Active ingredients in a cosmetic formula carry out an action on the skin compatible with the results they claim to deliver. They either fight free radical damage, fight inflammation, enhance collagen production, prevent and reverse photo aging, oppose glycation, assist in cell regeneration or help speed cell turnover.
Inactive ingredients are in the product for three main reasons:
- As a vehicle to deliver active ingredients to the skin
- As a preservative to help maintain reasonable shelf life for the product
- To make it feel, smell and look nice
That does not mean that inactive ingredients will not have an effect on the general health of the consumer or that of the skin. Anything that touches our skin will have an effect on it and eventually finds its way into our bodies. Most parabens, which act as preservatives, have been prohibited from use in the European Union because of the direct relation between certain parabens and breast cancer. Most high-end skin care products are now paraben free. However, parabens were replaced by other preservatives that may sometimes cause an allergic reaction in certain prone individuals. Synthetic fragrance or perfume are included in formulas to make them smell better, however, they are highly sensitizing and should be avoided particularly in serums. Serums are designed to be used daily on naked skin, so when they contain fragrance, perfume or colouring, these, per se, inactive ingredients will quite often irritate the skin.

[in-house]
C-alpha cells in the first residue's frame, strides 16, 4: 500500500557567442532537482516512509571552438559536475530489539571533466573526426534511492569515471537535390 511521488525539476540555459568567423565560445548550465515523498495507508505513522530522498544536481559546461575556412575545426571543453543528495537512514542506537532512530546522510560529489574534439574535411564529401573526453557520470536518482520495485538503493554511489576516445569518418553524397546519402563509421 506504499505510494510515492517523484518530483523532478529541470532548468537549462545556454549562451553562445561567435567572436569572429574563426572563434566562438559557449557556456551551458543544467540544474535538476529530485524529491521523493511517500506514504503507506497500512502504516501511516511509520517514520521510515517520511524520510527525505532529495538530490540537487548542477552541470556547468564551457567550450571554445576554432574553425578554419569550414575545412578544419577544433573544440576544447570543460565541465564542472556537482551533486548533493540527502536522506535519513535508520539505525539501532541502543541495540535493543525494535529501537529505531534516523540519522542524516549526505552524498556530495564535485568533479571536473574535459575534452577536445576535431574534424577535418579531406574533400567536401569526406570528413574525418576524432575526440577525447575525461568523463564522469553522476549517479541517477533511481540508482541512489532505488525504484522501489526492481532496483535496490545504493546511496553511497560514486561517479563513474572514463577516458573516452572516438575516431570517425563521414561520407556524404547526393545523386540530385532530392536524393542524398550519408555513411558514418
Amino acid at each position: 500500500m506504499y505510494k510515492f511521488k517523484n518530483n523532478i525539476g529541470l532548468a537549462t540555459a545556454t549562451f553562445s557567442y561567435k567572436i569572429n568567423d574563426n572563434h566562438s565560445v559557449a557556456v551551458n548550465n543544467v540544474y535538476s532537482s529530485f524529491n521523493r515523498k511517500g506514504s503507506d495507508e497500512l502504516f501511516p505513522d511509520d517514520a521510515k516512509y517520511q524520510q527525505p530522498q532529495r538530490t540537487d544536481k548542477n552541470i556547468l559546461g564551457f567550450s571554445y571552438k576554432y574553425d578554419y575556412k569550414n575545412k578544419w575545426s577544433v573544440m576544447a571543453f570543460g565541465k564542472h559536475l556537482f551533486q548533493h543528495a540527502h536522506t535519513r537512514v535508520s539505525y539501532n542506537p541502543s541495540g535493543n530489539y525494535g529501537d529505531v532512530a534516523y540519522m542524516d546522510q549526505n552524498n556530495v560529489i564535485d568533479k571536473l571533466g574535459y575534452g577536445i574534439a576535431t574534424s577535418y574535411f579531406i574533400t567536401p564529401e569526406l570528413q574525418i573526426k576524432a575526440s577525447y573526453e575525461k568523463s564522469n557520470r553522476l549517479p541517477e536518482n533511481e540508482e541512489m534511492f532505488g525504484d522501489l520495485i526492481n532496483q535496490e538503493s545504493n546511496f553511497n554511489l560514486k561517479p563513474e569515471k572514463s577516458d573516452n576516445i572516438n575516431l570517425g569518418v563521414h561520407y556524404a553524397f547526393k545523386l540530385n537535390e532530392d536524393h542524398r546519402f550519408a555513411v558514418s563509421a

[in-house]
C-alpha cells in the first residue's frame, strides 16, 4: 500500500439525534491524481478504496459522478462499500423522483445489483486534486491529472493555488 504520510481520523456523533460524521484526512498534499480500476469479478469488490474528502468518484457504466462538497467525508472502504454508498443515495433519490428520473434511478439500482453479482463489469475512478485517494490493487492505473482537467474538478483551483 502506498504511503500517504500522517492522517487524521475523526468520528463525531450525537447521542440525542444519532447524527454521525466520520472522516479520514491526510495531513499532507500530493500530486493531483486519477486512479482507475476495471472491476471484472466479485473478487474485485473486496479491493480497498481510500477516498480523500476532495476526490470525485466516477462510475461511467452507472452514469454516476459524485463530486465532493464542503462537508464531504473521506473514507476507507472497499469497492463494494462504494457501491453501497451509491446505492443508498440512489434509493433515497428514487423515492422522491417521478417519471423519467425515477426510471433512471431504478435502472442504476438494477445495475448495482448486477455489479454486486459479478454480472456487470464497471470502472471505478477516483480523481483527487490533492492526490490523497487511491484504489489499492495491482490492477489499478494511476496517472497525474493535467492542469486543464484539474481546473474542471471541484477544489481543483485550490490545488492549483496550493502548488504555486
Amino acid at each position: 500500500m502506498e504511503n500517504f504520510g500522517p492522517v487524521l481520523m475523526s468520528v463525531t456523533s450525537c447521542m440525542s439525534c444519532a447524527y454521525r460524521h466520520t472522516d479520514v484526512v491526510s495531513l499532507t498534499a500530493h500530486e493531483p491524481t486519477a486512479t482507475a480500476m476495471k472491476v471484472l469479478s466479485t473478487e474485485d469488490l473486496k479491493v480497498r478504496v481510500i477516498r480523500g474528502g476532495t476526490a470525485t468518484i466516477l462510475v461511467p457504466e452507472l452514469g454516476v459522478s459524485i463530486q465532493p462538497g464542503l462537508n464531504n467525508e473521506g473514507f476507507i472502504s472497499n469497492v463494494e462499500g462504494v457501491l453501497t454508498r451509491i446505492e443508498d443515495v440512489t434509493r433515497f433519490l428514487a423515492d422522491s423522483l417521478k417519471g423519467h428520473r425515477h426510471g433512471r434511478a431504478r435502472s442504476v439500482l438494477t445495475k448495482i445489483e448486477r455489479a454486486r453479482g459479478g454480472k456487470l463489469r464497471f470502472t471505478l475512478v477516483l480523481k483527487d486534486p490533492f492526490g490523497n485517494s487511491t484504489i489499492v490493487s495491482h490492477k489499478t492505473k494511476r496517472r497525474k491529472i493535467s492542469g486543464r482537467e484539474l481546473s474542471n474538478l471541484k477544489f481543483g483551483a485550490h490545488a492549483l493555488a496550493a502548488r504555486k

Many skin care products will have a lower percentage of active ingredients, and a high percentage of feel good, smell good ingredients. Sometimes, the percentage of actives is significantly lower than what is required to render an effect on the skin, yet just because it is listed, the brand that sells it can still market the benefits of the said ingredient regardless of its inadequacy